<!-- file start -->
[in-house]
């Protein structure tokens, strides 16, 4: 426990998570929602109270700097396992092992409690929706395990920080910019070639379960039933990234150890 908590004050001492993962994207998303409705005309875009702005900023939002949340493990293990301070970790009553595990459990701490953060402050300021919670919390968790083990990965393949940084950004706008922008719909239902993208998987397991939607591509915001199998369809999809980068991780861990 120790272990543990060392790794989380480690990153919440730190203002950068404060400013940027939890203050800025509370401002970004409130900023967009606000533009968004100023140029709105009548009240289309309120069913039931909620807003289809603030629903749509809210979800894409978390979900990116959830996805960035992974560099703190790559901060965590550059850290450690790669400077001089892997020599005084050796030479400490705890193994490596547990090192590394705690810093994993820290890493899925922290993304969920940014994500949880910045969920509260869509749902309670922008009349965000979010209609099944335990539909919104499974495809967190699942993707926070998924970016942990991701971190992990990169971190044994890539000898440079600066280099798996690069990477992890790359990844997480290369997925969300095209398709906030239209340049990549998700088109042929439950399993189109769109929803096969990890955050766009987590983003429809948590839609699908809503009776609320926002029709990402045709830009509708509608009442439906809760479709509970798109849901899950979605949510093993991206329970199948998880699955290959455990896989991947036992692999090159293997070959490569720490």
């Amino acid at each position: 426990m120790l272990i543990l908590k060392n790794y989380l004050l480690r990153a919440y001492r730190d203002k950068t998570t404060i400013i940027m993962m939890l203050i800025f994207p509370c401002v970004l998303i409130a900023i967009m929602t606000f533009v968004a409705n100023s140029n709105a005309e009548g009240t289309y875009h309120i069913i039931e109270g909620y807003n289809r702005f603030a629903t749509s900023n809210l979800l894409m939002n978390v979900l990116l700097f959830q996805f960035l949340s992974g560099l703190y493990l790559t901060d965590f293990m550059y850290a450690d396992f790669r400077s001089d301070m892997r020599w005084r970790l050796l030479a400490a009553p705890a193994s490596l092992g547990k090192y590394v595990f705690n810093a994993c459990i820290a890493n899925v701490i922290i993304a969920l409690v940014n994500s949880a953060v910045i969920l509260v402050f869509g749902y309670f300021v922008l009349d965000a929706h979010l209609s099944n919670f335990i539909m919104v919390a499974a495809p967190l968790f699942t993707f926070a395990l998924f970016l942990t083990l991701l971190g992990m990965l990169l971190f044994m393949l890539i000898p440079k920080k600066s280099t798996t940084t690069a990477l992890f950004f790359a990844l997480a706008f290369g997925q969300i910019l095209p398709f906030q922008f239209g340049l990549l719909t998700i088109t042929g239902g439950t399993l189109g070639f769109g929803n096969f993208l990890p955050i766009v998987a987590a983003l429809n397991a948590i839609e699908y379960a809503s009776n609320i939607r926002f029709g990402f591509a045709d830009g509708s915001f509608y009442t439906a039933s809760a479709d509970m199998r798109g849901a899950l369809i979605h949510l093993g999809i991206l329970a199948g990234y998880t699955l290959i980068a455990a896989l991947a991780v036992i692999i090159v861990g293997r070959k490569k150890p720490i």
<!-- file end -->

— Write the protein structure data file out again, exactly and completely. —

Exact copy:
[in-house]
């Protein structure tokens, strides 16, 4: 426990998570929602109270700097396992092992409690929706395990920080910019070639379960039933990234150890 908590004050001492993962994207998303409705005309875009702005900023939002949340493990293990301070970790009553595990459990701490953060402050300021919670919390968790083990990965393949940084950004706008922008719909239902993208998987397991939607591509915001199998369809999809980068991780861990 120790272990543990060392790794989380480690990153919440730190203002950068404060400013940027939890203050800025509370401002970004409130900023967009606000533009968004100023140029709105009548009240289309309120069913039931909620807003289809603030629903749509809210979800894409978390979900990116959830996805960035992974560099703190790559901060965590550059850290450690790669400077001089892997020599005084050796030479400490705890193994490596547990090192590394705690810093994993820290890493899925922290993304969920940014994500949880910045969920509260869509749902309670922008009349965000979010209609099944335990539909919104499974495809967190699942993707926070998924970016942990991701971190992990990169971190044994890539000898440079600066280099798996690069990477992890790359990844997480290369997925969300095209398709906030239209340049990549998700088109042929439950399993189109769109929803096969990890955050766009987590983003429809948590839609699908809503009776609320926002029709990402045709830009509708509608009442439906809760479709509970798109849901899950979605949510093993991206329970199948998880699955290959455990896989991947036992692999090159293997070959490569720490």
């Amino acid at each position: 426990m120790l272990i543990l908590k060392n790794y989380l004050l480690r990153a919440y001492r730190d203002k950068t998570t404060i400013i940027m993962m939890l203050i800025f994207p509370c401002v970004l998303i409130a900023i967009m929602t606000f533009v968004a409705n100023s140029n709105a005309e009548g009240t289309y875009h309120i069913i039931e109270g909620y807003n289809r702005f603030a629903t749509s900023n809210l979800l894409m939002n978390v979900l990116l700097f959830q996805f960035l949340s992974g560099l703190y493990l790559t901060d965590f293990m550059y850290a450690d396992f790669r400077s001089d301070m892997r020599w005084r970790l050796l030479a400490a009553p705890a193994s490596l092992g547990k090192y590394v595990f705690n810093a994993c459990i820290a890493n899925v701490i922290i993304a969920l409690v940014n994500s949880a953060v910045i969920l509260v402050f869509g749902y309670f300021v922008l009349d965000a929706h979010l209609s099944n919670f335990i539909m919104v919390a499974a495809p967190l968790f699942t993707f926070a395990l998924f970016l942990t083990l991701l971190g992990m990965l990169l971190f044994m393949l890539i000898p440079k920080k600066s280099t798996t940084t690069a990477l992890f950004f790359a990844l997480a706008f290369g997925q969300i910019l095209p398709f906030q922008f239209g340049l990549l719909t998700i088109t042929g239902g439950t399993l189109g070639f769109g929803n096969f993208l990890p955050i766009v998987a987590a983003l429809n397991a948590i839609e699908y379960a809503s009776n609320i939607r926002f029709g990402f591509a045709d830009g509708s915001f509608y009442t439906a039933s809760a479709d509970m199998r798109g849901a899950l369809i979605h949510l093993g999809i991206l329970a199948g990234y998880t699955l290959i980068a455990a896989l991947a991780v036992i692999i090159v861990g293997r070959k490569k150890p720490i």